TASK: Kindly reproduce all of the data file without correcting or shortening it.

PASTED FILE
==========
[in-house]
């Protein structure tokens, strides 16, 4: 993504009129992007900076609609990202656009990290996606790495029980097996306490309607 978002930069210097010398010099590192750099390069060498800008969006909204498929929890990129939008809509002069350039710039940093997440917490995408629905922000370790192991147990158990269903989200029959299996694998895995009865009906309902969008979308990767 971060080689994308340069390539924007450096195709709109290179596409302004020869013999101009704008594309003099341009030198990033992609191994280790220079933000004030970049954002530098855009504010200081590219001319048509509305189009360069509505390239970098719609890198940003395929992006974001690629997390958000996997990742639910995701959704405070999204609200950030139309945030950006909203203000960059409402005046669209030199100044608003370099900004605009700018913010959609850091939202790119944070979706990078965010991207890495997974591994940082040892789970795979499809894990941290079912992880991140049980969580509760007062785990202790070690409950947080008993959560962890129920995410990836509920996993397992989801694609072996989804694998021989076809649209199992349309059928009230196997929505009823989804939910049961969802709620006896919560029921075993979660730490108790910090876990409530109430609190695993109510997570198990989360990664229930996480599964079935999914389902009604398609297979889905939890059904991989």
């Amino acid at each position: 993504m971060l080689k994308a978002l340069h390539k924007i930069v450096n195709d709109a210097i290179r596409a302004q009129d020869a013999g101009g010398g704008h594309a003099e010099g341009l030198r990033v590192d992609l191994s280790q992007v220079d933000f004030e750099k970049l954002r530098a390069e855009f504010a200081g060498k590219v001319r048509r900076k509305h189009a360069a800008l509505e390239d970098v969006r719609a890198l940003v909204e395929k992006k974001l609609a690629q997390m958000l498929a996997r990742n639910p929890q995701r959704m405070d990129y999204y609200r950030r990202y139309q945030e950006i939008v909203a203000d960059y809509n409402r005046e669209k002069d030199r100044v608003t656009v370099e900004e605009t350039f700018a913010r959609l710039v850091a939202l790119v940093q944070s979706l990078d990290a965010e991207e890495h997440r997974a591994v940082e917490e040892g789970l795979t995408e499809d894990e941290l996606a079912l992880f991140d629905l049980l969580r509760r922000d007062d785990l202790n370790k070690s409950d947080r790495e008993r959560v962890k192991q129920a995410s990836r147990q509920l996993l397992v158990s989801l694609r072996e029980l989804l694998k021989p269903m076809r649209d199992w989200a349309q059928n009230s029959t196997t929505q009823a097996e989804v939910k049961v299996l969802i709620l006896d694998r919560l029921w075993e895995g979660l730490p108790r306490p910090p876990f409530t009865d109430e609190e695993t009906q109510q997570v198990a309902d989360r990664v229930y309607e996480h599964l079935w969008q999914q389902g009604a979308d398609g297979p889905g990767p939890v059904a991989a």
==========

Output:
[in-house]
């Protein structure tokens, strides 16, 4: 993504009129992007900076609609990202656009990290996606790495029980097996306490309607 978002930069210097010398010099590192750099390069060498800008969006909204498929929890990129939008809509002069350039710039940093997440917490995408629905922000370790192991147990158990269903989200029959299996694998895995009865009906309902969008979308990767 971060080689994308340069390539924007450096195709709109290179596409302004020869013999101009704008594309003099341009030198990033992609191994280790220079933000004030970049954002530098855009504010200081590219001319048509509305189009360069509505390239970098719609890198940003395929992006974001690629997390958000996997990742639910995701959704405070999204609200950030139309945030950006909203203000960059409402005046669209030199100044608003370099900004605009700018913010959609850091939202790119944070979706990078965010991207890495997974591994940082040892789970795979499809894990941290079912992880991140049980969580509760007062785990202790070690409950947080008993959560962890129920995410990836509920996993397992989801694609072996989804694998021989076809649209199992349309059928009230196997929505009823989804939910049961969802709620006896919560029921075993979660730490108790910090876990409530109430609190695993109510997570198990989360990664229930996480599964079935999914389902009604398609297979889905939890059904991989």
């Amino acid at each position: 993504m971060l080689k994308a978002l340069h390539k924007i930069v450096n195709d709109a210097i290179r596409a302004q009129d020869a013999g101009g010398g704008h594309a003099e010099g341009l030198r990033v590192d992609l191994s280790q992007v220079d933000f004030e750099k970049l954002r530098a390069e855009f504010a200081g060498k590219v001319r048509r900076k509305h189009a360069a800008l509505e390239d970098v969006r719609a890198l940003v909204e395929k992006k974001l609609a690629q997390m958000l498929a996997r990742n639910p929890q995701r959704m405070d990129y999204y609200r950030r990202y139309q945030e950006i939008v909203a203000d960059y809509n409402r005046e669209k002069d030199r100044v608003t656009v370099e900004e605009t350039f700018a913010r959609l710039v850091a939202l790119v940093q944070s979706l990078d990290a965010e991207e890495h997440r997974a591994v940082e917490e040892g789970l795979t995408e499809d894990e941290l996606a079912l992880f991140d629905l049980l969580r509760r922000d007062d785990l202790n370790k070690s409950d947080r790495e008993r959560v962890k192991q129920a995410s990836r147990q509920l996993l397992v158990s989801l694609r072996e029980l989804l694998k021989p269903m076809r649209d199992w989200a349309q059928n009230s029959t196997t929505q009823a097996e989804v939910k049961v299996l969802i709620l006896d694998r919560l029921w075993e895995g979660l730490p108790r306490p910090p876990f409530t009865d109430e609190e695993t009906q109510q997570v198990a309902d989360r990664v229930y309607e996480h599964l079935w969008q999914q389902g009604a979308d398609g297979p889905g990767p939890v059904a991989a």